I have been told by the management of my workplace that I am able to work UP to my qualifications. I have told then that unless they pay me the right hourly rate for using my qualifications then it won’t be happening. Hate “dumbing myself down” but I have bills to pay and it was a job I could get. Although I have impeccable work references, excellent knowledge and skills each interview I have been to have said that they can’t employ me over someone who is recently qualified. I am fearful of the future of nursing in all areas. I have a 12 month plan of being out of nursing altogether and working in another industry. This breaks my heart because I love being a nurse and still take great pride in my job but the feeling of being undervalued because of having older qualifications is too much. Experience just does not count for anything anymore.

  24. And I do have to ask what is MY union doing to assist those of us in this position? It seems that it is a very great number of us. Don’t we count?

  25. This thread is likely to become the most important and most responded to thread on Nurse Uncut…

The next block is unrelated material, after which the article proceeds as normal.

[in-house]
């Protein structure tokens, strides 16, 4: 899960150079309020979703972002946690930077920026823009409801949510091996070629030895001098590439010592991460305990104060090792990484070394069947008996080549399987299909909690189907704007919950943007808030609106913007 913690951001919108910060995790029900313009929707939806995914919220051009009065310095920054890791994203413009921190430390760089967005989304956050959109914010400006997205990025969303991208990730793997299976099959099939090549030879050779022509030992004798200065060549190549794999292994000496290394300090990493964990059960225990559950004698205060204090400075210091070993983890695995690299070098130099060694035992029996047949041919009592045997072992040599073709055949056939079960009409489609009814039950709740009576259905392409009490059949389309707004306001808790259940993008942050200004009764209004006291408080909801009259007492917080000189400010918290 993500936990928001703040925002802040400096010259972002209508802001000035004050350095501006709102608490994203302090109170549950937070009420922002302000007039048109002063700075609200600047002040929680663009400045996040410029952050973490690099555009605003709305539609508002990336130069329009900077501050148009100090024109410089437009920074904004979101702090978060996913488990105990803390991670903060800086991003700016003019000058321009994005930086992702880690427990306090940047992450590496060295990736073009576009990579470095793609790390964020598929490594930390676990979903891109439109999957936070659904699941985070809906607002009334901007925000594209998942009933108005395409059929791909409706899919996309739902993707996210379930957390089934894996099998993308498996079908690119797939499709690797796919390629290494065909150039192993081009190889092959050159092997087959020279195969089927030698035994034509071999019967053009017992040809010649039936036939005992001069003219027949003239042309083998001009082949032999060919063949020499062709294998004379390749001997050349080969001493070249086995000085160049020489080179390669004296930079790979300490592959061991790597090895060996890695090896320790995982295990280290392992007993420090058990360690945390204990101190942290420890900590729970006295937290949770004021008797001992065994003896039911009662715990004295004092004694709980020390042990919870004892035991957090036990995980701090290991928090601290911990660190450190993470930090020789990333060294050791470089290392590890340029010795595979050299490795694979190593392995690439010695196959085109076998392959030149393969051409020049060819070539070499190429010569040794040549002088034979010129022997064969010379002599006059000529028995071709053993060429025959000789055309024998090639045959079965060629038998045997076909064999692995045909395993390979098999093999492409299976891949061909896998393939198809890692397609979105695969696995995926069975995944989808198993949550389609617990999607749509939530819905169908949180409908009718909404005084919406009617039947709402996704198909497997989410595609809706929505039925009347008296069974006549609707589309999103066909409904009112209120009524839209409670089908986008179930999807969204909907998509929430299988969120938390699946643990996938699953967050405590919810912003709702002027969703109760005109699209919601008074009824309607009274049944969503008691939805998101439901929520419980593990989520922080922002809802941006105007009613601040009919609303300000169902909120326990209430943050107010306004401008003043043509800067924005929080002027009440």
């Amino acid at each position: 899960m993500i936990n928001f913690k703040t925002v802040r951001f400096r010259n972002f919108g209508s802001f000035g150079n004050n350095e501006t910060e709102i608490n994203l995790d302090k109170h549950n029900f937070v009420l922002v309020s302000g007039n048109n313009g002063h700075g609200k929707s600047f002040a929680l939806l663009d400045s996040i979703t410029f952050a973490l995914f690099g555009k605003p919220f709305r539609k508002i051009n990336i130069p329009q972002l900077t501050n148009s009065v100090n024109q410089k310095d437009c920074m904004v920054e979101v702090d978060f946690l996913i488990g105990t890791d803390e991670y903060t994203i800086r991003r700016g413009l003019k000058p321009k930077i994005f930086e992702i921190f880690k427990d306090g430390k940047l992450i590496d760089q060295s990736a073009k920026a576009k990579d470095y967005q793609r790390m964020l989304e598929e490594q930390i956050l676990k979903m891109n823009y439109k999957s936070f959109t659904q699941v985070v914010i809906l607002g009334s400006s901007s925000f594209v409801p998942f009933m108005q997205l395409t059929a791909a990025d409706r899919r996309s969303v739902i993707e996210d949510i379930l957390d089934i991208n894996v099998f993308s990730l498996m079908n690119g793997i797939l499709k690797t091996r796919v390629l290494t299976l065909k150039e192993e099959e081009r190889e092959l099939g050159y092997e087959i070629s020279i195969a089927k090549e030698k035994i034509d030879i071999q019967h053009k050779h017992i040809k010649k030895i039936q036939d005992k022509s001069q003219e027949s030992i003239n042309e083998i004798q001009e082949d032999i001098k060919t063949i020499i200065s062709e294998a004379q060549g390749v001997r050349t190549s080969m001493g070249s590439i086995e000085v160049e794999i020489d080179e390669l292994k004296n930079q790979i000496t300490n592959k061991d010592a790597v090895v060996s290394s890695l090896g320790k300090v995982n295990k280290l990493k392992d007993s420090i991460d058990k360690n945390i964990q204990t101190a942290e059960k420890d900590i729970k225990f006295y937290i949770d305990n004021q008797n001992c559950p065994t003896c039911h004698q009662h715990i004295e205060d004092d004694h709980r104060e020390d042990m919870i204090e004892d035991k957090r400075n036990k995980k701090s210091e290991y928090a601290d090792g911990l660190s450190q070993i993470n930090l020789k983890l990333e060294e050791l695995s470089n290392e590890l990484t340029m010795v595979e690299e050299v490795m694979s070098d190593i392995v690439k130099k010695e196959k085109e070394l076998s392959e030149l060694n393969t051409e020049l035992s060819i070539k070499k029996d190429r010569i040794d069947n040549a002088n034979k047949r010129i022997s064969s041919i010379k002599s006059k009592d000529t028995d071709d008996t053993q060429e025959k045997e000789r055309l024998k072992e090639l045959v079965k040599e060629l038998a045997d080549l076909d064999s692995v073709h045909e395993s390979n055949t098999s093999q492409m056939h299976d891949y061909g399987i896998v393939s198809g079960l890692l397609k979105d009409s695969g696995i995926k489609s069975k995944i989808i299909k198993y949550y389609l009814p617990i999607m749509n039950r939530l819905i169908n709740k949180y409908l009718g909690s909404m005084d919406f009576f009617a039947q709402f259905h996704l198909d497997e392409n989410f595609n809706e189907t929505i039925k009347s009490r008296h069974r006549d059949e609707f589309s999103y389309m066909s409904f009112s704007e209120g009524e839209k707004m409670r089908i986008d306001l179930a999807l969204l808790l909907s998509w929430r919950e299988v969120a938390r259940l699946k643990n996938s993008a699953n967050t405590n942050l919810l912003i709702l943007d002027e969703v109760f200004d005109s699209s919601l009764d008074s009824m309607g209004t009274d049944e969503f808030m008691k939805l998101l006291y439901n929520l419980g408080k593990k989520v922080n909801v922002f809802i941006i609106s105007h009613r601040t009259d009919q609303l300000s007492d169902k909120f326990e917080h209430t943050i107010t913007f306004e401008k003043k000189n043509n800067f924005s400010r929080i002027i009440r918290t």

It shows just how important this issue is. It shows, that Nursing has become the subject of ‘red tape’ and Government ‘over’ regulation, in preference to staff rights’ and working conditions.

    I would actually prefer, to be paid what I currently am, and stay on the current RN8 pay, rather than have my peers forced out of the profession, for the only real reason, of pure ‘red tape’. We need to take control of this situation. The collective power of all state Nursing unions ( to include the ANF ), and pressure the Government to ‘look closer’ at the REAL effect their ‘over-regulation’ has had on both current and former Nurses. There are still people only realising now, just what these rules and laws a mean…. the loss of their ability to go back to work.

    I didn’t actually realise, the new cost of being an EN… yes, the cost is far more than returning to be being an RN. The position of attracting former Nurses back to the profession is nothing more than a HOAX…. the obvious reality is, that the Government has priced most people out of that decision, and for others, the time and effect to re’do a BASIC undergraduate Nursing program is simplely unreralistic…

  26. Too few in power at any degree or place do not value the EN status / expertise / and care they show to Pts. Qualifications are needed however like an scale there needs to be balance.This is lacking.Wrong assumptions are made and years of experience are walking off to another land.Replacements of any type cost all the tax paying Aussie for sure.